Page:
If the Arabian peninsula has received less than its share of attention from human-origins scholars until now, the more traditionally studied countries of the Levant have seen a sharp trend in the opposite direction: numerous productive excavations brought to a sudden halt by violent conflicts in the region. ”Lebanon is a perfect example of a place that is very rich with material, but with the civil war, all work just stopped,” says El Zaatari. “People will tell you, ‘Oh, there’s nothing there,’ but really we have a lot”—more than 200 potential sites, ranging from “find spots” (where artifacts or signs of habitation were reported, indicating the area is worth a closer look) to sites that had been identified and were in various stages of excavation. Many find spots were destroyed in the civil war, however, and now modern construction threatens to rebury others.
Another paleoanthropologist investigating a somewhat neglected area is Laura Shackelford, professor of anthropology at the University of Illinois, who is focusing her efforts far to the east. “No one else works in Laos,” she says. “There has been a long perception that this would not be a productive area, and only now is it starting to change.” That change may have gotten under way in 2012, when Shackelford and her colleagues reported on a trove of human fossils from a muddy cave called Tam Pa Ling, in the Annamite Mountains. Among the newly found fossils, at least one human skull fragment with clearly modern characteristics has been securely dated to about 63,000 years old, pushing back the earliest evidence of human habitation in southeast Asia by a good 20,000 years. The area gained further attention at the AAPA meeting this spring when Shackelford described another fossil, half of a human jaw, from the same site. Although standard techniques of dating have shown this piece to be close to the age of the skull fragment, the jaw shows a puzzling mixture of modern and earlier human features.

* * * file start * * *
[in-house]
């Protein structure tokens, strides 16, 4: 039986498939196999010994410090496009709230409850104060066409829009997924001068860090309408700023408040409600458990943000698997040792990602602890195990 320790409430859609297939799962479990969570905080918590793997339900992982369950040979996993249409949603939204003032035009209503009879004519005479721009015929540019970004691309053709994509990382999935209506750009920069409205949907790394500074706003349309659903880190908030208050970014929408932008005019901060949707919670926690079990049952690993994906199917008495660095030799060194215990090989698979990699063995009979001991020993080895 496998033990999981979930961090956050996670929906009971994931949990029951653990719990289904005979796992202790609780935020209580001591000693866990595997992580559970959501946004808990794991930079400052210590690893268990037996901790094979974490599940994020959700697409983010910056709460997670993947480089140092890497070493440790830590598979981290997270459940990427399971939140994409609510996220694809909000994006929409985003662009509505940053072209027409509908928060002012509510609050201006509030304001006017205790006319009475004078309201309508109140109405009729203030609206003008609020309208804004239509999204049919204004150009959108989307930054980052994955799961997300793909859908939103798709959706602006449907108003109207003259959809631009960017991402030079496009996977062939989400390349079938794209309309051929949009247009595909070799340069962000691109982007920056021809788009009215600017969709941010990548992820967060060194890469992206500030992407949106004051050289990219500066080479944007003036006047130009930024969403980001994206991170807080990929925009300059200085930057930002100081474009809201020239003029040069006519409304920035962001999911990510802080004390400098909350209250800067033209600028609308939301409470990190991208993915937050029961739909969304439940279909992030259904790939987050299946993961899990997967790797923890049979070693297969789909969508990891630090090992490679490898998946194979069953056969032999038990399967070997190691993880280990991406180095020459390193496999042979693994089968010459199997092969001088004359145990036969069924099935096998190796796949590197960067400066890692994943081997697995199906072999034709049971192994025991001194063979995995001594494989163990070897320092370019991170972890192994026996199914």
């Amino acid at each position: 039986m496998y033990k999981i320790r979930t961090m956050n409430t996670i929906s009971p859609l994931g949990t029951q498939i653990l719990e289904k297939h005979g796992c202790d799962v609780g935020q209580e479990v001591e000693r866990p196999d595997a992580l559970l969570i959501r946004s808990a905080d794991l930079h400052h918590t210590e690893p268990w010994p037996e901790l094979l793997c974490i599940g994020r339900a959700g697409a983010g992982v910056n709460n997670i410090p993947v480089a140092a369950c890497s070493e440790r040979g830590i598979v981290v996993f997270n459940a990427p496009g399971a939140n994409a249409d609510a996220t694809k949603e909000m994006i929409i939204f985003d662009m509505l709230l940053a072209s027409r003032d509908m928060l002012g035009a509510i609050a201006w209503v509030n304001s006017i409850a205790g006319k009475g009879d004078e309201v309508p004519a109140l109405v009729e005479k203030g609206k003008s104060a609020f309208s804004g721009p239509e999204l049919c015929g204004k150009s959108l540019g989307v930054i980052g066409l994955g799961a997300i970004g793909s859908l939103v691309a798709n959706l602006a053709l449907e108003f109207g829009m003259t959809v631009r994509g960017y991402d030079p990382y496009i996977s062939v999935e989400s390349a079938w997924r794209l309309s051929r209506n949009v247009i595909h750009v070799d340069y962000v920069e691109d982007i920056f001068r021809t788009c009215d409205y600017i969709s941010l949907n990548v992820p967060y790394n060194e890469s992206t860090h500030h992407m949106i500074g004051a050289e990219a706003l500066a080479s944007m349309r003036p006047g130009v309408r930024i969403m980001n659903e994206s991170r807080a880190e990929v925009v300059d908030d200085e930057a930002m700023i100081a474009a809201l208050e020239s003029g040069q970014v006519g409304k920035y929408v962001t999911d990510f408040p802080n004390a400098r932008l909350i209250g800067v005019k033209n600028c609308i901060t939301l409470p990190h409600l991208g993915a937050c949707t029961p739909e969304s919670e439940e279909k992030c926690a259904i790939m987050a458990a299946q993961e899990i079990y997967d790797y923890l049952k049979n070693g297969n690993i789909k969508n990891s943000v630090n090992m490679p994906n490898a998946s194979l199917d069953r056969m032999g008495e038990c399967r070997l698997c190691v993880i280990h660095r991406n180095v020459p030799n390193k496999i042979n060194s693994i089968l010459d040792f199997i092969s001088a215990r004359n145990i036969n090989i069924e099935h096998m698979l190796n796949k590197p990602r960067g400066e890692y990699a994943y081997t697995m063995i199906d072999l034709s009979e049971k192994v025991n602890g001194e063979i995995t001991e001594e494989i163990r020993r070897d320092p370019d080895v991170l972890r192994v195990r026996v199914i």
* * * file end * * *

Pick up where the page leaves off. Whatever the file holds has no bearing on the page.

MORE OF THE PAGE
Shackelford (whose early research received support from the Sigma Xi Grants-in-Aid program) sees the combination of features in this fossil and in others elsewhere as a sign that human populations displayed a wide range of variation tens of thousands of years ago, just as humans do today. More difficult to explain will be discrepancies of age among the fossils in this collection. “We’re finding fossils in clay deposits that don’t have any big rocks or stones, so apparently they were laid down very quickly—perhaps washed into the cave by a flood—and fossilized soon afterward,“ she says. Along with the larger pieces such as the half-jaw, she and her colleagues have encountered small fragments from a number of other human individuals. However, Shackelford points out that one must not read too much into the circumstance of finding this assemblage of fossils all together. “Because we didn’t find them in their original locations, we can’t assume all the creatures represented by these fossils were living in association with one another, or even at the same time,“ she says.
It’s the classic scientists’ dilemma: With additional data come additional, more tantalizing questions. ”Even the whole symposium showed things were not as simple as we once thought,” says El Zaatari. ”People were not just dispersing in one direction, and they weren’t moving all at one time—maybe they traveled to a new area, then retreated and returned much later.” Bretzke agrees, and adds a cautionary note: “Great archaeological variation has been documented [across the region]. There are three different signatures: gradual settlement in the Levant, a clear break in Iran, and pulses of occupation in southeastern Arabia. So you must be careful, when you address questions of global population, that you’re not mixing together the evidence for different populations or for occupations at different times.”
Given the major logistical challenges and considerable expense of exploring these less familiar sites, El Zaatari commends the institutions that fund what might be considered “high-risk” research. On the jumbled and indistinct trail of human evolution, such preliminary assays have great practical value, because they allow paleoanthropologists and the nonprofit organizations that support them to concentrate scant resources where they are most likely to be productive. As El Zaatari says, “You cannot prove there’s something worthy [of excavation] in a place where nobody has looked.”